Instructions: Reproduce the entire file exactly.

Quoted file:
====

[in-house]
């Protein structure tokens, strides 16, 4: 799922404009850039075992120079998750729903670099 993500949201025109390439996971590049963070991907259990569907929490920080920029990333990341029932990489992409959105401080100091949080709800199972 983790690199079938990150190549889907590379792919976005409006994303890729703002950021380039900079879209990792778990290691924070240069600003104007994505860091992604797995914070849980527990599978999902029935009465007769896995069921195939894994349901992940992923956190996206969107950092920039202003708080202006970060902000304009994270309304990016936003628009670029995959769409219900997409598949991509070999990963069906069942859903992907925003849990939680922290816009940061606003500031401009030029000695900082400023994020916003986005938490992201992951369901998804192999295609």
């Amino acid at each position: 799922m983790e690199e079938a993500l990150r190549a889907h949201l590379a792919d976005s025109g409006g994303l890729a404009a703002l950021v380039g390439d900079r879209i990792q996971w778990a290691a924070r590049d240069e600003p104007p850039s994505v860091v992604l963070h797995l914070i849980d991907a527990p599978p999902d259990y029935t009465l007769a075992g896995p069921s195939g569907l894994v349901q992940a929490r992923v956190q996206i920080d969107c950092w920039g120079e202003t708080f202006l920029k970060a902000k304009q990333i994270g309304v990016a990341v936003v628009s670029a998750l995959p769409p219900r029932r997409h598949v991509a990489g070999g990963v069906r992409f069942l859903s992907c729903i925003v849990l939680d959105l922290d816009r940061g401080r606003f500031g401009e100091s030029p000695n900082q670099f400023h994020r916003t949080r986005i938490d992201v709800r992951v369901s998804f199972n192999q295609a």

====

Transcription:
[in-house]
């Protein structure tokens, strides 16, 4: 799922404009850039075992120079998750729903670099 993500949201025109390439996971590049963070991907259990569907929490920080920029990333990341029932990489992409959105401080100091949080709800199972 983790690199079938990150190549889907590379792919976005409006994303890729703002950021380039900079879209990792778990290691924070240069600003104007994505860091992604797995914070849980527990599978999902029935009465007769896995069921195939894994349901992940992923956190996206969107950092920039202003708080202006970060902000304009994270309304990016936003628009670029995959769409219900997409598949991509070999990963069906069942859903992907925003849990939680922290816009940061606003500031401009030029000695900082400023994020916003986005938490992201992951369901998804192999295609």
């Amino acid at each position: 799922m983790e690199e079938a993500l990150r190549a889907h949201l590379a792919d976005s025109g409006g994303l890729a404009a703002l950021v380039g390439d900079r879209i990792q996971w778990a290691a924070r590049d240069e600003p104007p850039s994505v860091v992604l963070h797995l914070i849980d991907a527990p599978p999902d259990y029935t009465l007769a075992g896995p069921s195939g569907l894994v349901q992940a929490r992923v956190q996206i920080d969107c950092w920039g120079e202003t708080f202006l920029k970060a902000k304009q990333i994270g309304v990016a990341v936003v628009s670029a998750l995959p769409p219900r029932r997409h598949v991509a990489g070999g990963v069906r992409f069942l859903s992907c729903i925003v849990l939680d959105l922290d816009r940061g401080r606003f500031g401009e100091s030029p000695n900082q670099f400023h994020r916003t949080r986005i938490d992201v709800r992951v369901s998804f199972n192999q295609a």